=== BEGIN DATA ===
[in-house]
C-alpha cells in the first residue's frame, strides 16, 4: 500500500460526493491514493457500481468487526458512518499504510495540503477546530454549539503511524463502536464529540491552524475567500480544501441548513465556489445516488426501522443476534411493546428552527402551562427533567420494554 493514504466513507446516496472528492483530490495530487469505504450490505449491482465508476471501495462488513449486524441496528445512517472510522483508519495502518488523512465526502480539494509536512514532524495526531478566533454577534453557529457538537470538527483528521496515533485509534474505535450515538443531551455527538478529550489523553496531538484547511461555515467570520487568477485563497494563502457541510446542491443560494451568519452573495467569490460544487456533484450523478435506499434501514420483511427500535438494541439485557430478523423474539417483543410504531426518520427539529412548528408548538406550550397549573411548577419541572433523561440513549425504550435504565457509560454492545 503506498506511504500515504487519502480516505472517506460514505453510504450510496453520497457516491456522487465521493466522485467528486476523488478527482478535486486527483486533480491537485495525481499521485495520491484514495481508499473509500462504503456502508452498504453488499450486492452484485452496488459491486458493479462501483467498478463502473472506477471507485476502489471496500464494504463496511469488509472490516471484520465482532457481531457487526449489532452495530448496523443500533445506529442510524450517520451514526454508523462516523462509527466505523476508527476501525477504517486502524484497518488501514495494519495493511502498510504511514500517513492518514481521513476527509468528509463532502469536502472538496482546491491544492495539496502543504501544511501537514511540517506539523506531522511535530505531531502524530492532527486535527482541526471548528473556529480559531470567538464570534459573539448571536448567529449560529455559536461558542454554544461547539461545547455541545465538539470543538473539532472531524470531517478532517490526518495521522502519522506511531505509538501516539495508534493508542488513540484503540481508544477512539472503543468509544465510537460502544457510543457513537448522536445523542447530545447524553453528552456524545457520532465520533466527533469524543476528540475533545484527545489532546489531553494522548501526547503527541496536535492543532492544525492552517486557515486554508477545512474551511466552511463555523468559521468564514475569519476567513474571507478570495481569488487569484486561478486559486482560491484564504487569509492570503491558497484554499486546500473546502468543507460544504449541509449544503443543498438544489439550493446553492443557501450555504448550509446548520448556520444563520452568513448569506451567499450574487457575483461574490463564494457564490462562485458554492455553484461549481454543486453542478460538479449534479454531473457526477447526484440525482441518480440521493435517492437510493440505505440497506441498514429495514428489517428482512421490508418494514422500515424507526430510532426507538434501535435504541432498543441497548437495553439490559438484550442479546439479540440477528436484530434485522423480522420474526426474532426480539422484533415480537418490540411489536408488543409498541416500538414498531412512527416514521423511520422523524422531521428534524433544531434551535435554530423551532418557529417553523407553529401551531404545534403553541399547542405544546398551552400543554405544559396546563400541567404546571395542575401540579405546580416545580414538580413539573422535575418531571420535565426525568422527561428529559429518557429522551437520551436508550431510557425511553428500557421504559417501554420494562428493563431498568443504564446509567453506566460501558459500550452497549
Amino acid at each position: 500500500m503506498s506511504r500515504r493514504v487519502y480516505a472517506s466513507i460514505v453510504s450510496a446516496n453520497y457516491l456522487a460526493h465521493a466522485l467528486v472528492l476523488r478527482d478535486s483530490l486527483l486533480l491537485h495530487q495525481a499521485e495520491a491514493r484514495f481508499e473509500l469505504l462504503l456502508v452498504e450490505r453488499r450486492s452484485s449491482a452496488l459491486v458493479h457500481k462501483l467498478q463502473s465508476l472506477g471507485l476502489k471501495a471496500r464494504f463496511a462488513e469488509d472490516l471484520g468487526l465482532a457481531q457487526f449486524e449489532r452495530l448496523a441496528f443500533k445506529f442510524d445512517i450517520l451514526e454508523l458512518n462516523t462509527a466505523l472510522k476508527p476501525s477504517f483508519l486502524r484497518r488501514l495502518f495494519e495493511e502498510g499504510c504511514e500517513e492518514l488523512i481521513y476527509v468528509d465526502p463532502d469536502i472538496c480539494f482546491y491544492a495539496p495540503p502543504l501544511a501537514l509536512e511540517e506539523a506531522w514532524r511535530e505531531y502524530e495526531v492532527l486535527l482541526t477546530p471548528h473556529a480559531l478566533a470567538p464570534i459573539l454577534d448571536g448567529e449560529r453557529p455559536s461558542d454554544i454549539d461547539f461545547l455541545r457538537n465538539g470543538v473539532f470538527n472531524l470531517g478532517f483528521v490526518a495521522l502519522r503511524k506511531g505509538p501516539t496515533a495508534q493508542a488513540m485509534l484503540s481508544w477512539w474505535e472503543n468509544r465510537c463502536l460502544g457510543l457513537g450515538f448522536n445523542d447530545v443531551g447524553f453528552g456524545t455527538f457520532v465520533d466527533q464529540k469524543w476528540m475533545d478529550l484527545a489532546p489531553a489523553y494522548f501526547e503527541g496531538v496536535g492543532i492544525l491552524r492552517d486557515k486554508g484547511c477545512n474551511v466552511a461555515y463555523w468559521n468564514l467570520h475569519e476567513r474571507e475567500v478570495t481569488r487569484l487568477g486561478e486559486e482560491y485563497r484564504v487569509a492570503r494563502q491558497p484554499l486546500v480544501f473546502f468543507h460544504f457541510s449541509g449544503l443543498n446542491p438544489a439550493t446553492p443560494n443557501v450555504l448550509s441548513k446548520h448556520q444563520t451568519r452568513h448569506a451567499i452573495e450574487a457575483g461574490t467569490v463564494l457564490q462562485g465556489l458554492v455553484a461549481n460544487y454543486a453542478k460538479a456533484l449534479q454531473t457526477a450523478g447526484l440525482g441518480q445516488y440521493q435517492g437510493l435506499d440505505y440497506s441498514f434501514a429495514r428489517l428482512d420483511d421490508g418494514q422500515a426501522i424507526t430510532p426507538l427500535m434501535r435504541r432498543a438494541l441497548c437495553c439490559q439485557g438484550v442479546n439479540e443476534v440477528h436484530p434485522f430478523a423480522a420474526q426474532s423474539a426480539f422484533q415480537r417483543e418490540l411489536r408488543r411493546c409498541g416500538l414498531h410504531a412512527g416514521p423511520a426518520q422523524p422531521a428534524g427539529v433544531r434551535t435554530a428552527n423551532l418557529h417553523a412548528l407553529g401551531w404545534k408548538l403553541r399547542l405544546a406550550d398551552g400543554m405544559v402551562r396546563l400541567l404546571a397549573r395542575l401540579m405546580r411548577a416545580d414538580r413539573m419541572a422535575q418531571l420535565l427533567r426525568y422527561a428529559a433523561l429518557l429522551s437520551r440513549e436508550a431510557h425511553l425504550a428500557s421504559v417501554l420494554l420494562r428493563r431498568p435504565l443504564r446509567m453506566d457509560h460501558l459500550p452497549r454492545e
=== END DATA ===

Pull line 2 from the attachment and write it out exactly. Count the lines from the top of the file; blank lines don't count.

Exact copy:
C-alpha cells in the first residue's frame, strides 16, 4: 500500500460526493491514493457500481468487526458512518499504510495540503477546530454549539503511524463502536464529540491552524475567500480544501441548513465556489445516488426501522443476534411493546428552527402551562427533567420494554 493514504466513507446516496472528492483530490495530487469505504450490505449491482465508476471501495462488513449486524441496528445512517472510522483508519495502518488523512465526502480539494509536512514532524495526531478566533454577534453557529457538537470538527483528521496515533485509534474505535450515538443531551455527538478529550489523553496531538484547511461555515467570520487568477485563497494563502457541510446542491443560494451568519452573495467569490460544487456533484450523478435506499434501514420483511427500535438494541439485557430478523423474539417483543410504531426518520427539529412548528408548538406550550397549573411548577419541572433523561440513549425504550435504565457509560454492545 503506498506511504500515504487519502480516505472517506460514505453510504450510496453520497457516491456522487465521493466522485467528486476523488478527482478535486486527483486533480491537485495525481499521485495520491484514495481508499473509500462504503456502508452498504453488499450486492452484485452496488459491486458493479462501483467498478463502473472506477471507485476502489471496500464494504463496511469488509472490516471484520465482532457481531457487526449489532452495530448496523443500533445506529442510524450517520451514526454508523462516523462509527466505523476508527476501525477504517486502524484497518488501514495494519495493511502498510504511514500517513492518514481521513476527509468528509463532502469536502472538496482546491491544492495539496502543504501544511501537514511540517506539523506531522511535530505531531502524530492532527486535527482541526471548528473556529480559531470567538464570534459573539448571536448567529449560529455559536461558542454554544461547539461545547455541545465538539470543538473539532472531524470531517478532517490526518495521522502519522506511531505509538501516539495508534493508542488513540484503540481508544477512539472503543468509544465510537460502544457510543457513537448522536445523542447530545447524553453528552456524545457520532465520533466527533469524543476528540475533545484527545489532546489531553494522548501526547503527541496536535492543532492544525492552517486557515486554508477545512474551511466552511463555523468559521468564514475569519476567513474571507478570495481569488487569484486561478486559486482560491484564504487569509492570503491558497484554499486546500473546502468543507460544504449541509449544503443543498438544489439550493446553492443557501450555504448550509446548520448556520444563520452568513448569506451567499450574487457575483461574490463564494457564490462562485458554492455553484461549481454543486453542478460538479449534479454531473457526477447526484440525482441518480440521493435517492437510493440505505440497506441498514429495514428489517428482512421490508418494514422500515424507526430510532426507538434501535435504541432498543441497548437495553439490559438484550442479546439479540440477528436484530434485522423480522420474526426474532426480539422484533415480537418490540411489536408488543409498541416500538414498531412512527416514521423511520422523524422531521428534524433544531434551535435554530423551532418557529417553523407553529401551531404545534403553541399547542405544546398551552400543554405544559396546563400541567404546571395542575401540579405546580416545580414538580413539573422535575418531571420535565426525568422527561428529559429518557429522551437520551436508550431510557425511553428500557421504559417501554420494562428493563431498568443504564446509567453506566460501558459500550452497549